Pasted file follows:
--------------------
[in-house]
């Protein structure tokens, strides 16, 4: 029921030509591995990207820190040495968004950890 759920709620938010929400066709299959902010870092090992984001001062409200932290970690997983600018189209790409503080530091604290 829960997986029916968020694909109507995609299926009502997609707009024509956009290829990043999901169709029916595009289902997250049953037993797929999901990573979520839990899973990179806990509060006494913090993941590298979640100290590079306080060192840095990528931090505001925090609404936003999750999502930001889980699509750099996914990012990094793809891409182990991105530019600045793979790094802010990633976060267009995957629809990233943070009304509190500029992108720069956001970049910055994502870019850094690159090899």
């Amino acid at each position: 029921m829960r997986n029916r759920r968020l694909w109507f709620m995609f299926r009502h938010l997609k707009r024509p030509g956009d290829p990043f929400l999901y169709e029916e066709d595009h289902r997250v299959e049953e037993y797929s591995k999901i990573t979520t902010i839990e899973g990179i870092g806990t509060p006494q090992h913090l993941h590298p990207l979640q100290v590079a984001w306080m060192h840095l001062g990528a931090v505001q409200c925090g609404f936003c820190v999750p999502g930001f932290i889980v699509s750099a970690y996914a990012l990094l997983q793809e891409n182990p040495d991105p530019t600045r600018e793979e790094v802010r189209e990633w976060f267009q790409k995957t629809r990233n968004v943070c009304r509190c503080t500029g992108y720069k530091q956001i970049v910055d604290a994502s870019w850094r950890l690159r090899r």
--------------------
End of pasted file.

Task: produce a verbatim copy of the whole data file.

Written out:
[in-house]
């Protein structure tokens, strides 16, 4: 029921030509591995990207820190040495968004950890 759920709620938010929400066709299959902010870092090992984001001062409200932290970690997983600018189209790409503080530091604290 829960997986029916968020694909109507995609299926009502997609707009024509956009290829990043999901169709029916595009289902997250049953037993797929999901990573979520839990899973990179806990509060006494913090993941590298979640100290590079306080060192840095990528931090505001925090609404936003999750999502930001889980699509750099996914990012990094793809891409182990991105530019600045793979790094802010990633976060267009995957629809990233943070009304509190500029992108720069956001970049910055994502870019850094690159090899």
């Amino acid at each position: 029921m829960r997986n029916r759920r968020l694909w109507f709620m995609f299926r009502h938010l997609k707009r024509p030509g956009d290829p990043f929400l999901y169709e029916e066709d595009h289902r997250v299959e049953e037993y797929s591995k999901i990573t979520t902010i839990e899973g990179i870092g806990t509060p006494q090992h913090l993941h590298p990207l979640q100290v590079a984001w306080m060192h840095l001062g990528a931090v505001q409200c925090g609404f936003c820190v999750p999502g930001f932290i889980v699509s750099a970690y996914a990012l990094l997983q793809e891409n182990p040495d991105p530019t600045r600018e793979e790094v802010r189209e990633w976060f267009q790409k995957t629809r990233n968004v943070c009304r509190c503080t500029g992108y720069k530091q956001i970049v910055d604290a994502s870019w850094r950890l690159r090899r």